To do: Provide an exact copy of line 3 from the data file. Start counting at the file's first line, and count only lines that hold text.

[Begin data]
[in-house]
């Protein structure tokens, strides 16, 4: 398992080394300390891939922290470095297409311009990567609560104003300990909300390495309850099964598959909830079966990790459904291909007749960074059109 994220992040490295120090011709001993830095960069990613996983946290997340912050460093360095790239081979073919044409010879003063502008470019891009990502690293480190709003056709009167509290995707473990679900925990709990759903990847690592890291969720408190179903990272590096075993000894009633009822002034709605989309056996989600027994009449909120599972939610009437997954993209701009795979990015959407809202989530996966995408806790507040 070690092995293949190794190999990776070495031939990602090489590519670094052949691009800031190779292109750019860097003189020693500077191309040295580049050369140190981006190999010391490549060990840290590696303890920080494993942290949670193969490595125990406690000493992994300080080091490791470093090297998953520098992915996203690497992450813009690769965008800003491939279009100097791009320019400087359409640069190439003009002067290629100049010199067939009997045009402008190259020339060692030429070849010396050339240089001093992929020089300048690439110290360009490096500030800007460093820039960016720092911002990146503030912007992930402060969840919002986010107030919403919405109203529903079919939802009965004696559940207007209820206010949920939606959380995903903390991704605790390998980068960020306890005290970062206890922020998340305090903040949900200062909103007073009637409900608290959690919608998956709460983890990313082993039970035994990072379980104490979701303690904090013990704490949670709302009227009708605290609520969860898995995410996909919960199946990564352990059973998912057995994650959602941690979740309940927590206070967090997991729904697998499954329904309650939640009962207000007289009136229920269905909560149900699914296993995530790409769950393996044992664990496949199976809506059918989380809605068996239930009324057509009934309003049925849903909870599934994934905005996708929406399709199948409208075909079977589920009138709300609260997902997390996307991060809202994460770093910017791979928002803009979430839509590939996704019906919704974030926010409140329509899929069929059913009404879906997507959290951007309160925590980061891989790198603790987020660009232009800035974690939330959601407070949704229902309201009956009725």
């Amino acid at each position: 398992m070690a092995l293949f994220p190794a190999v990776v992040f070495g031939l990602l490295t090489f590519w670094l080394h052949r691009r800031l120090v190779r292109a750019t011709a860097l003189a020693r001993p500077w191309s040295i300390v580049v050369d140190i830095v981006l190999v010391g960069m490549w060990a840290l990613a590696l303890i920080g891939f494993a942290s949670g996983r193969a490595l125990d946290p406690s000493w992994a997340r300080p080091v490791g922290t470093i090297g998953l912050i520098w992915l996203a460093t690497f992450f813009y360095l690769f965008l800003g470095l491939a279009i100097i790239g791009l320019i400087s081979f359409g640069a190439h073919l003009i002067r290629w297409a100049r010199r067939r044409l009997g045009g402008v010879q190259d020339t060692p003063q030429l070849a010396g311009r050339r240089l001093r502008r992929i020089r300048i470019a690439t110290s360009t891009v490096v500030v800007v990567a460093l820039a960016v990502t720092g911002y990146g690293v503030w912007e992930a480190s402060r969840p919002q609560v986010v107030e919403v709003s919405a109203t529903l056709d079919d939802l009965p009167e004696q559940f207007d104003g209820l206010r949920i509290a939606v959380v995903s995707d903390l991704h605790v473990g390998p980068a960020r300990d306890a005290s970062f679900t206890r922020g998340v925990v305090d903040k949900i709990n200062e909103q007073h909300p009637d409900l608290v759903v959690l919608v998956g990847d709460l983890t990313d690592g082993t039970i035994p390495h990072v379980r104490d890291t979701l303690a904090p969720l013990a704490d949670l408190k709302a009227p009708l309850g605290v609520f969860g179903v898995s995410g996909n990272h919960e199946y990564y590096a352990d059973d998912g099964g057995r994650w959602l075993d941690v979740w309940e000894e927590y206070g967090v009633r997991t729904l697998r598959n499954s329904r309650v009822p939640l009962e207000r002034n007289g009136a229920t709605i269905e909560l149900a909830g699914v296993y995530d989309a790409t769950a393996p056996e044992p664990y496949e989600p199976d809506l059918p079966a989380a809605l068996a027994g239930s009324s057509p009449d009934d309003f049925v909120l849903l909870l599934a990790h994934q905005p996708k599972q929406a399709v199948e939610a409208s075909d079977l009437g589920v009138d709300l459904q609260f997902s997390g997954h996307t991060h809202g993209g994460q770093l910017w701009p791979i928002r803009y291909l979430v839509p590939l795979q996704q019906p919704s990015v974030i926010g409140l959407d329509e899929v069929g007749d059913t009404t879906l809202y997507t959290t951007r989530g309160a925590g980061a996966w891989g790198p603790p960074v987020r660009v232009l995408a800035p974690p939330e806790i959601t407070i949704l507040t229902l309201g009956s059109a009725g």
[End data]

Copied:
């Amino acid at each position: 398992m070690a092995l293949f994220p190794a190999v990776v992040f070495g031939l990602l490295t090489f590519w670094l080394h052949r691009r800031l120090v190779r292109a750019t011709a860097l003189a020693r001993p500077w191309s040295i300390v580049v050369d140190i830095v981006l190999v010391g960069m490549w060990a840290l990613a590696l303890i920080g891939f494993a942290s949670g996983r193969a490595l125990d946290p406690s000493w992994a997340r300080p080091v490791g922290t470093i090297g998953l912050i520098w992915l996203a460093t690497f992450f813009y360095l690769f965008l800003g470095l491939a279009i100097i790239g791009l320019i400087s081979f359409g640069a190439h073919l003009i002067r290629w297409a100049r010199r067939r044409l009997g045009g402008v010879q190259d020339t060692p003063q030429l070849a010396g311009r050339r240089l001093r502008r992929i020089r300048i470019a690439t110290s360009t891009v490096v500030v800007v990567a460093l820039a960016v990502t720092g911002y990146g690293v503030w912007e992930a480190s402060r969840p919002q609560v986010v107030e919403v709003s919405a109203t529903l056709d079919d939802l009965p009167e004696q559940f207007d104003g209820l206010r949920i509290a939606v959380v995903s995707d903390l991704h605790v473990g390998p980068a960020r300990d306890a005290s970062f679900t206890r922020g998340v925990v305090d903040k949900i709990n200062e909103q007073h909300p009637d409900l608290v759903v959690l919608v998956g990847d709460l983890t990313d690592g082993t039970i035994p390495h990072v379980r104490d890291t979701l303690a904090p969720l013990a704490d949670l408190k709302a009227p009708l309850g605290v609520f969860g179903v898995s995410g996909n990272h919960e199946y990564y590096a352990d059973d998912g099964g057995r994650w959602l075993d941690v979740w309940e000894e927590y206070g967090v009633r997991t729904l697998r598959n499954s329904r309650v009822p939640l009962e207000r002034n007289g009136a229920t709605i269905e909560l149900a909830g699914v296993y995530d989309a790409t769950a393996p056996e044992p664990y496949e989600p199976d809506l059918p079966a989380a809605l068996a027994g239930s009324s057509p009449d009934d309003f049925v909120l849903l909870l599934a990790h994934q905005p996708k599972q929406a399709v199948e939610a409208s075909d079977l009437g589920v009138d709300l459904q609260f997902s997390g997954h996307t991060h809202g993209g994460q770093l910017w701009p791979i928002r803009y291909l979430v839509p590939l795979q996704q019906p919704s990015v974030i926010g409140l959407d329509e899929v069929g007749d059913t009404t879906l809202y997507t959290t951007r989530g309160a925590g980061a996966w891989g790198p603790p960074v987020r660009v232009l995408a800035p974690p939330e806790i959601t407070i949704l507040t229902l309201g009956s059109a009725g």